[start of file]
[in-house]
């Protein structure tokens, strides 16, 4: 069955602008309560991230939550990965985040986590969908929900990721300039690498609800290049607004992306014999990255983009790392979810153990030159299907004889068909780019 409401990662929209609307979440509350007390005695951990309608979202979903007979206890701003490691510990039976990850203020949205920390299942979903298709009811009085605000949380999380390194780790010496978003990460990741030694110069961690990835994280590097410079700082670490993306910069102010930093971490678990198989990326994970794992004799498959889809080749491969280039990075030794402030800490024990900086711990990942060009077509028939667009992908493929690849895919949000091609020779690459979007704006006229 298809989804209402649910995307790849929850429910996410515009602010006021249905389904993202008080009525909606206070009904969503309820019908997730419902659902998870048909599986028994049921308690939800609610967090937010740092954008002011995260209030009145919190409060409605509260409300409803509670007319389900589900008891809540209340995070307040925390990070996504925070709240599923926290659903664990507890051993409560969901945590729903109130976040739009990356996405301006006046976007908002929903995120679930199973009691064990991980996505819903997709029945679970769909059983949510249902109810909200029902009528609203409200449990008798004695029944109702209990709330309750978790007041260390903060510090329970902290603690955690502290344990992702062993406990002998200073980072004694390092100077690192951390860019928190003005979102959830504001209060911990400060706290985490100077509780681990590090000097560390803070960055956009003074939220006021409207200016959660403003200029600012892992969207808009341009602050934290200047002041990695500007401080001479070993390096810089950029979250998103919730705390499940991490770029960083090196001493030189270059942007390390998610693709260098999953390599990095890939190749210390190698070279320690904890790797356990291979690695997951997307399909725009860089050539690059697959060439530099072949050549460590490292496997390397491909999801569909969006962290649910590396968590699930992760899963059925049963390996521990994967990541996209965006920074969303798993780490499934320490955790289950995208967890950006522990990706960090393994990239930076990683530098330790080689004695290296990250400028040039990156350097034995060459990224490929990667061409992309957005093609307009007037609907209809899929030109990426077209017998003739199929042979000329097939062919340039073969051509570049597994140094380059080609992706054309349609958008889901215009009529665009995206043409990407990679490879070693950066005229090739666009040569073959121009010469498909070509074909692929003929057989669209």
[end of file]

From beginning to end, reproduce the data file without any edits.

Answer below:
[in-house]
């Protein structure tokens, strides 16, 4: 069955602008309560991230939550990965985040986590969908929900990721300039690498609800290049607004992306014999990255983009790392979810153990030159299907004889068909780019 409401990662929209609307979440509350007390005695951990309608979202979903007979206890701003490691510990039976990850203020949205920390299942979903298709009811009085605000949380999380390194780790010496978003990460990741030694110069961690990835994280590097410079700082670490993306910069102010930093971490678990198989990326994970794992004799498959889809080749491969280039990075030794402030800490024990900086711990990942060009077509028939667009992908493929690849895919949000091609020779690459979007704006006229 298809989804209402649910995307790849929850429910996410515009602010006021249905389904993202008080009525909606206070009904969503309820019908997730419902659902998870048909599986028994049921308690939800609610967090937010740092954008002011995260209030009145919190409060409605509260409300409803509670007319389900589900008891809540209340995070307040925390990070996504925070709240599923926290659903664990507890051993409560969901945590729903109130976040739009990356996405301006006046976007908002929903995120679930199973009691064990991980996505819903997709029945679970769909059983949510249902109810909200029902009528609203409200449990008798004695029944109702209990709330309750978790007041260390903060510090329970902290603690955690502290344990992702062993406990002998200073980072004694390092100077690192951390860019928190003005979102959830504001209060911990400060706290985490100077509780681990590090000097560390803070960055956009003074939220006021409207200016959660403003200029600012892992969207808009341009602050934290200047002041990695500007401080001479070993390096810089950029979250998103919730705390499940991490770029960083090196001493030189270059942007390390998610693709260098999953390599990095890939190749210390190698070279320690904890790797356990291979690695997951997307399909725009860089050539690059697959060439530099072949050549460590490292496997390397491909999801569909969006962290649910590396968590699930992760899963059925049963390996521990994967990541996209965006920074969303798993780490499934320490955790289950995208967890950006522990990706960090393994990239930076990683530098330790080689004695290296990250400028040039990156350097034995060459990224490929990667061409992309957005093609307009007037609907209809899929030109990426077209017998003739199929042979000329097939062919340039073969051509570049597994140094380059080609992706054309349609958008889901215009009529665009995206043409990407990679490879070693950066005229090739666009040569073959121009010469498909070509074909692929003929057989669209």